How to dismantle the BS that destroys the self-worth of women with ADHD

How to dismantle the BS that destroys the self-worth of women with ADHD

ADHD, women & self worth

Last year, a TikTok that I posted for International Women’s Day went viral! 🤯 It’s one of my most popular post at well over 24.0k views and more than 2K likes which says a lot about how much of an issue a lack of self-worth is for so many women with ADHD. 

But it’s not all bad news, we can fight back! Check out the post here: 

(I popped it on You tube in case you don’t have Tiktok). 

There’s very clear evidence that the systemic inequity that women experience extends to ADHD diagnosis and management. While ADHD in women and girls is FINALLY being acknowledged, there is still so little research about us. 

Here are some examples of what we do know and some resources so you can find out more.

What does the science say?

The data currently suggests males are more likely to have ADHD (though some experts doubt this and think this is likely due to  ‘male-centric’ ways of identifying people with ADHD). In other words, for every 2 males, 1 female is likely to have it. Despite this, probably 99% of the research has been about males.

And, while they may be impacted more often, there’s mounting evidence that ADHD can be much more problematic for women and girls.

For example, despite growing awareness, women and girls are still much more likely to fly under the radar partly because they’re less likely to be overtly hyperactive.

We know that hormones really impact how ADHD affects us. Menstrual cycles, pregnancy, postnatally, and perimenopause – all of these can already have a huge impact on emotion regulation and cognitive function. On top of this, women are more likely to experience binge-eating disorders, more psychological distress and have a lower self-image than men with ADHD.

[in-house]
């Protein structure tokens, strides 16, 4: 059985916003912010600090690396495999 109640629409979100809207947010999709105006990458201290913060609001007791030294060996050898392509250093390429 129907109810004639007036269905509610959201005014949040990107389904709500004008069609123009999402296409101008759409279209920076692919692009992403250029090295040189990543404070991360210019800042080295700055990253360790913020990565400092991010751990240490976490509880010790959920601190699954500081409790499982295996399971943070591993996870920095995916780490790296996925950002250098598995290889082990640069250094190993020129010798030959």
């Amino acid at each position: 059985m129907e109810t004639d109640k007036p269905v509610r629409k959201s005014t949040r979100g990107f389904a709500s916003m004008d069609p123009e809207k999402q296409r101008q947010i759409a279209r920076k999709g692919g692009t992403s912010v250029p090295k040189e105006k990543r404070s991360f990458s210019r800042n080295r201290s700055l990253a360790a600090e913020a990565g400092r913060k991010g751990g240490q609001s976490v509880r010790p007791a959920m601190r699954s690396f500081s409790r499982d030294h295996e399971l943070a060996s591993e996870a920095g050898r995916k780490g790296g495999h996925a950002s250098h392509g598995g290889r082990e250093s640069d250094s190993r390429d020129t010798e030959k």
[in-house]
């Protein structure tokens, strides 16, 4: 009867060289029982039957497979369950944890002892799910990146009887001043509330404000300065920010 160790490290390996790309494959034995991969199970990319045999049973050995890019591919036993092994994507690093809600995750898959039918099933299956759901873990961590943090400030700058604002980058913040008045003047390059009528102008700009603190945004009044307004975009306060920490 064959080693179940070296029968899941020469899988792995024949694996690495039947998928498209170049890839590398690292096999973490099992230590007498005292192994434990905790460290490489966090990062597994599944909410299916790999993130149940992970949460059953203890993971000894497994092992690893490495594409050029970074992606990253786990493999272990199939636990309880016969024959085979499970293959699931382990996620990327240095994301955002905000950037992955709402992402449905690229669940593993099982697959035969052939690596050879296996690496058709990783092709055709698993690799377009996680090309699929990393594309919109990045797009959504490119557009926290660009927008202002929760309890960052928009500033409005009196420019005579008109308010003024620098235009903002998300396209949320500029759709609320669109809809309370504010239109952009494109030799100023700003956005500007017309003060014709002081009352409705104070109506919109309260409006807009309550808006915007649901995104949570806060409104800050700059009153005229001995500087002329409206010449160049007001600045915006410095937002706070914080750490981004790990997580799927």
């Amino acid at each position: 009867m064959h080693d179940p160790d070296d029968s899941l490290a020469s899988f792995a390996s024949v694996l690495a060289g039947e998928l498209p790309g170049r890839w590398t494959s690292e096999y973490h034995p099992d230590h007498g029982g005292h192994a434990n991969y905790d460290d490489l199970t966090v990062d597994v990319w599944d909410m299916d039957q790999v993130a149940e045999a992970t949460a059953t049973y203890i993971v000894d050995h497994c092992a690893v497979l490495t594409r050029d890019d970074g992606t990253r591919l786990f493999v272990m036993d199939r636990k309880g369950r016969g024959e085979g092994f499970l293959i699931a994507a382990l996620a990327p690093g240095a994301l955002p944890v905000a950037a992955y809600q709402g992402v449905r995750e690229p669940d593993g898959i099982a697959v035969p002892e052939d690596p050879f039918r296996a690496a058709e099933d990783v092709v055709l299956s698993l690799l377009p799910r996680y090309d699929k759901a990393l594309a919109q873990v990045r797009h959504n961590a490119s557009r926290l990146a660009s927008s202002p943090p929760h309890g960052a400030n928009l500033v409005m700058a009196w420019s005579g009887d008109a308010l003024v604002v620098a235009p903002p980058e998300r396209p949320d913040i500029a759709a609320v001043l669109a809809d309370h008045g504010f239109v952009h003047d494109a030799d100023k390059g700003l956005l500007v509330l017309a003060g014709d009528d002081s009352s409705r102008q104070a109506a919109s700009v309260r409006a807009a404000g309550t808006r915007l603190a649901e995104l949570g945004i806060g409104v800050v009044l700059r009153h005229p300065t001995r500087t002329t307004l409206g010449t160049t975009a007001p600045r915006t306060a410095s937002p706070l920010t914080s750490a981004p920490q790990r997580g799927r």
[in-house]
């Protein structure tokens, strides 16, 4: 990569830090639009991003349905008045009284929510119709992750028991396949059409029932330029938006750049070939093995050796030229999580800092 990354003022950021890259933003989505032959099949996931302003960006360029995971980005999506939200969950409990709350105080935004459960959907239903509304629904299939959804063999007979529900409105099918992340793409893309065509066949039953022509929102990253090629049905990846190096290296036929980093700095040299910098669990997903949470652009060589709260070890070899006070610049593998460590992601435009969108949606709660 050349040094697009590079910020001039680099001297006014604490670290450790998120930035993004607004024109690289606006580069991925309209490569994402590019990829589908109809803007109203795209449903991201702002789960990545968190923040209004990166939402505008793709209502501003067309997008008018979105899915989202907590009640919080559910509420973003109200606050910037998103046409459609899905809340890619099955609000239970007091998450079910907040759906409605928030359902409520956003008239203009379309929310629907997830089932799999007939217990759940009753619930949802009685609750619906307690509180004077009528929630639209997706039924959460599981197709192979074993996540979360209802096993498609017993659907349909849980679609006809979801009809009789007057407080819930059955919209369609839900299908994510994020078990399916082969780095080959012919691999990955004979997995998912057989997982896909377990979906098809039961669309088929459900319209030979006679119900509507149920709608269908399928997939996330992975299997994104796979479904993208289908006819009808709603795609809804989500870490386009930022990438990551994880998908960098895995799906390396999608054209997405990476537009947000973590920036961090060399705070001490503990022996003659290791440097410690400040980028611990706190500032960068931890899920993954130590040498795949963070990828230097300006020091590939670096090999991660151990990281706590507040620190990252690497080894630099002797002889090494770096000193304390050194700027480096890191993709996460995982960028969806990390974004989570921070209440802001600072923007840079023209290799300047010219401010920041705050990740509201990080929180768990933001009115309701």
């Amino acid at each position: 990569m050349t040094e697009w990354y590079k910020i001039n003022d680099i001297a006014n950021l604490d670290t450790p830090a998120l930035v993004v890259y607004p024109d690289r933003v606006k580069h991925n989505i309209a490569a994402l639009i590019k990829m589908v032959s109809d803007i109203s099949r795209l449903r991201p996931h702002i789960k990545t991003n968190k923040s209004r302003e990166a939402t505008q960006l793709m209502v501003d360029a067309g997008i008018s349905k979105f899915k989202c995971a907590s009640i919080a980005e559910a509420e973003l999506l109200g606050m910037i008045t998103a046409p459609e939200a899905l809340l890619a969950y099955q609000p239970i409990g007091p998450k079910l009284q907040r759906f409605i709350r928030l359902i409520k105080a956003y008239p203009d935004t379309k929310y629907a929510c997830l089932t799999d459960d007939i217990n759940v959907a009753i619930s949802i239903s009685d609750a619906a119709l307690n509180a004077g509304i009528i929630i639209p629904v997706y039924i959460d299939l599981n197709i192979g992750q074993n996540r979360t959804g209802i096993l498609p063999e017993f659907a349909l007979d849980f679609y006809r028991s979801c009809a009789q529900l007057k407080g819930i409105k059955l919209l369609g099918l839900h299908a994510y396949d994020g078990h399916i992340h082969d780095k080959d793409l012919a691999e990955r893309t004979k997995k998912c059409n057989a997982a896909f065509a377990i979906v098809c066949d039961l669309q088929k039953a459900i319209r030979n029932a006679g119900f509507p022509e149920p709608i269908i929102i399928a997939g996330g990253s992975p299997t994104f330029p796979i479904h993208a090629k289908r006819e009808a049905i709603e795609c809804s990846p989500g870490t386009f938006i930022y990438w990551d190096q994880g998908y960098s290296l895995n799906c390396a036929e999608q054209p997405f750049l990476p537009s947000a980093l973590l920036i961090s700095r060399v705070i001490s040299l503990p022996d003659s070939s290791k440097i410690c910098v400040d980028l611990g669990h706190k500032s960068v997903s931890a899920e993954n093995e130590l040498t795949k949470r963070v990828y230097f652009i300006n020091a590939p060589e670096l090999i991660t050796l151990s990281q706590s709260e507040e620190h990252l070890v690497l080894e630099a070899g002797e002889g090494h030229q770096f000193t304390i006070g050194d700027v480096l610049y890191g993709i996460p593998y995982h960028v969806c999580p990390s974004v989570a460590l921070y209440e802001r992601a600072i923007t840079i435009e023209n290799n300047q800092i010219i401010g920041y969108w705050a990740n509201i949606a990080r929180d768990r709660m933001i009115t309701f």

What else impacts how ADHD impacts women? 

There’s mounting evidence that the role of women in society, especially motherhood, has huge repurcussions for women with ADHD.  

Our workload – both paid and unpaid, in other words caring for others and housework – is far greater than men’s and that’s not taking into account the mental load mothers bear compared with fathers. 

Economically, people with ADHD are likely to have much smaller incomes than people without, and this is even worse for women due to the inequity that we already experience.

How do we fight back?  

One solution to all this is to categorically refuse to take on board BS gender-based expectations of society and the internalised perfectionism that often goes along with them – that women must somehow be great mothers, home-makers, career women, cleaners, cooks, launders, the gift buyers, the taxi drivers – all while looking amazing of course! 

We need to learn to feel comfortable to outsource as much of this crap as we possibly can – especially domestic chores – without an ounce of guilt or feeling that it’s an extravagance – it’s not, it’s survival. I know it’s not always easy, but if we don’t stand up for ourselves, no-one else is going to. 

If you wish to arm yourself with more excellent info about women and ADHD I suggest also giving this a read. But I’m warning you, it doesn’t paint a pretty picture. While I’m mostly into silver linings, sometimes we need to deal with the really tough stuff though if we’re to change things.

And remember, you’re not hopeless or useless, you’re amazing to have achieved what you have considering everything you’ve been up against. 

A group of diverse women standing together

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